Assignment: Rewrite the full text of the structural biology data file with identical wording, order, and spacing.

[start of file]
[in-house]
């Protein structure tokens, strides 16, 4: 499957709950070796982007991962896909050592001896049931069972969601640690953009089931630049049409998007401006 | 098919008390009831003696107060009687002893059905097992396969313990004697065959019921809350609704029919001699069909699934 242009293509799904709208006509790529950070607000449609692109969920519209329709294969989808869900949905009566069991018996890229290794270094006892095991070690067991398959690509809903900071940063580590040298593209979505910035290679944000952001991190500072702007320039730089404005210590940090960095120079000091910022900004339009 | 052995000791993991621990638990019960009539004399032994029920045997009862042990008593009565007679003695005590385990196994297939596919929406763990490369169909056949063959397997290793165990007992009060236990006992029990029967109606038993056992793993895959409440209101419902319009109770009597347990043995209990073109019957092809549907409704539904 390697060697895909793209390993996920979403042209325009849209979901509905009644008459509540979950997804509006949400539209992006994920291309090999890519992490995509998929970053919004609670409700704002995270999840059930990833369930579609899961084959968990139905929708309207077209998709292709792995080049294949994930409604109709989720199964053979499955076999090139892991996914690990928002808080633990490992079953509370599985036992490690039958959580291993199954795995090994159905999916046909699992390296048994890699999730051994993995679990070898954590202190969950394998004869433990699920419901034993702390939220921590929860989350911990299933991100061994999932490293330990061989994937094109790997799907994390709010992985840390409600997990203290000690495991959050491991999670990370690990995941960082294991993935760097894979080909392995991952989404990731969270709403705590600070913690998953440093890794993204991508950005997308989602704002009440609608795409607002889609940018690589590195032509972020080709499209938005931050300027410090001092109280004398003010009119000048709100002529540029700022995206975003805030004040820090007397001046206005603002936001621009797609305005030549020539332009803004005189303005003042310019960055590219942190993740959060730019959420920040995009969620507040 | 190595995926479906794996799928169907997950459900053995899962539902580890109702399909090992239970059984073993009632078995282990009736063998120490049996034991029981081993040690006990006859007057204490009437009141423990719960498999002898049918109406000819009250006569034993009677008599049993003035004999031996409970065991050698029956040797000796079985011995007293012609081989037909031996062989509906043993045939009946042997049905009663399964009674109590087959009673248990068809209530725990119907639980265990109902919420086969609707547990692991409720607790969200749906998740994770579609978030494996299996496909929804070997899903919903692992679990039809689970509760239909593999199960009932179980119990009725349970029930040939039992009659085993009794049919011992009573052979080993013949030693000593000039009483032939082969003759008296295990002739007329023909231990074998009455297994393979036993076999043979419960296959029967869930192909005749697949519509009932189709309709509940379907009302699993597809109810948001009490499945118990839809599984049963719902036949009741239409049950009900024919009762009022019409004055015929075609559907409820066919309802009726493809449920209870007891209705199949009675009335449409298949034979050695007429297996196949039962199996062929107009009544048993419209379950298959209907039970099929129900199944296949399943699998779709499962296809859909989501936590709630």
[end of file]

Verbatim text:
[in-house]
């Protein structure tokens, strides 16, 4: 499957709950070796982007991962896909050592001896049931069972969601640690953009089931630049049409998007401006 | 098919008390009831003696107060009687002893059905097992396969313990004697065959019921809350609704029919001699069909699934 242009293509799904709208006509790529950070607000449609692109969920519209329709294969989808869900949905009566069991018996890229290794270094006892095991070690067991398959690509809903900071940063580590040298593209979505910035290679944000952001991190500072702007320039730089404005210590940090960095120079000091910022900004339009 | 052995000791993991621990638990019960009539004399032994029920045997009862042990008593009565007679003695005590385990196994297939596919929406763990490369169909056949063959397997290793165990007992009060236990006992029990029967109606038993056992793993895959409440209101419902319009109770009597347990043995209990073109019957092809549907409704539904 390697060697895909793209390993996920979403042209325009849209979901509905009644008459509540979950997804509006949400539209992006994920291309090999890519992490995509998929970053919004609670409700704002995270999840059930990833369930579609899961084959968990139905929708309207077209998709292709792995080049294949994930409604109709989720199964053979499955076999090139892991996914690990928002808080633990490992079953509370599985036992490690039958959580291993199954795995090994159905999916046909699992390296048994890699999730051994993995679990070898954590202190969950394998004869433990699920419901034993702390939220921590929860989350911990299933991100061994999932490293330990061989994937094109790997799907994390709010992985840390409600997990203290000690495991959050491991999670990370690990995941960082294991993935760097894979080909392995991952989404990731969270709403705590600070913690998953440093890794993204991508950005997308989602704002009440609608795409607002889609940018690589590195032509972020080709499209938005931050300027410090001092109280004398003010009119000048709100002529540029700022995206975003805030004040820090007397001046206005603002936001621009797609305005030549020539332009803004005189303005003042310019960055590219942190993740959060730019959420920040995009969620507040 | 190595995926479906794996799928169907997950459900053995899962539902580890109702399909090992239970059984073993009632078995282990009736063998120490049996034991029981081993040690006990006859007057204490009437009141423990719960498999002898049918109406000819009250006569034993009677008599049993003035004999031996409970065991050698029956040797000796079985011995007293012609081989037909031996062989509906043993045939009946042997049905009663399964009674109590087959009673248990068809209530725990119907639980265990109902919420086969609707547990692991409720607790969200749906998740994770579609978030494996299996496909929804070997899903919903692992679990039809689970509760239909593999199960009932179980119990009725349970029930040939039992009659085993009794049919011992009573052979080993013949030693000593000039009483032939082969003759008296295990002739007329023909231990074998009455297994393979036993076999043979419960296959029967869930192909005749697949519509009932189709309709509940379907009302699993597809109810948001009490499945118990839809599984049963719902036949009741239409049950009900024919009762009022019409004055015929075609559907409820066919309802009726493809449920209870007891209705199949009675009335449409298949034979050695007429297996196949039962199996062929107009009544048993419209379950298959209907039970099929129900199944296949399943699998779709499962296809859909989501936590709630």